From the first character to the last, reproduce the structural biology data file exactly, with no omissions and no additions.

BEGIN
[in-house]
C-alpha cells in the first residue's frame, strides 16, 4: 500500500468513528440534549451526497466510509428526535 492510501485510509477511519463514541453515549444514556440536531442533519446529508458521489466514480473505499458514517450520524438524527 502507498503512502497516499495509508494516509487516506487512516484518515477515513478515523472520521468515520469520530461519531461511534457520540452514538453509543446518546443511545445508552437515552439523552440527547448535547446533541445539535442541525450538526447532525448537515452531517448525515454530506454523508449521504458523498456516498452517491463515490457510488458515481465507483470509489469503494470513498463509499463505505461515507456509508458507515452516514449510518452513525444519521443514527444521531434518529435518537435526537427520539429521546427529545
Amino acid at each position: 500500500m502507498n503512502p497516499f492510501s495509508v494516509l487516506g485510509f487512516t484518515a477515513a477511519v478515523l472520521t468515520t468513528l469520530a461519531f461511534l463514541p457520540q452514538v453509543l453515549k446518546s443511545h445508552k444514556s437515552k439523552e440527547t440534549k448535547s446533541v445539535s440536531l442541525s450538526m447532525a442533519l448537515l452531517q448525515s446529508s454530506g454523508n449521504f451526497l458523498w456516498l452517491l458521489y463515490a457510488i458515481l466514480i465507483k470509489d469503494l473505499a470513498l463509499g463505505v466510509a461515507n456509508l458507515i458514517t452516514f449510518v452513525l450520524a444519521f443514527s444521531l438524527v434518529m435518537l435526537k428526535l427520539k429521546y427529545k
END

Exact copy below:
[in-house]
C-alpha cells in the first residue's frame, strides 16, 4: 500500500468513528440534549451526497466510509428526535 492510501485510509477511519463514541453515549444514556440536531442533519446529508458521489466514480473505499458514517450520524438524527 502507498503512502497516499495509508494516509487516506487512516484518515477515513478515523472520521468515520469520530461519531461511534457520540452514538453509543446518546443511545445508552437515552439523552440527547448535547446533541445539535442541525450538526447532525448537515452531517448525515454530506454523508449521504458523498456516498452517491463515490457510488458515481465507483470509489469503494470513498463509499463505505461515507456509508458507515452516514449510518452513525444519521443514527444521531434518529435518537435526537427520539429521546427529545
Amino acid at each position: 500500500m502507498n503512502p497516499f492510501s495509508v494516509l487516506g485510509f487512516t484518515a477515513a477511519v478515523l472520521t468515520t468513528l469520530a461519531f461511534l463514541p457520540q452514538v453509543l453515549k446518546s443511545h445508552k444514556s437515552k439523552e440527547t440534549k448535547s446533541v445539535s440536531l442541525s450538526m447532525a442533519l448537515l452531517q448525515s446529508s454530506g454523508n449521504f451526497l458523498w456516498l452517491l458521489y463515490a457510488i458515481l466514480i465507483k470509489d469503494l473505499a470513498l463509499g463505505v466510509a461515507n456509508l458507515i458514517t452516514f449510518v452513525l450520524a444519521f443514527s444521531l438524527v434518529m435518537l435526537k428526535l427520539k429521546y427529545k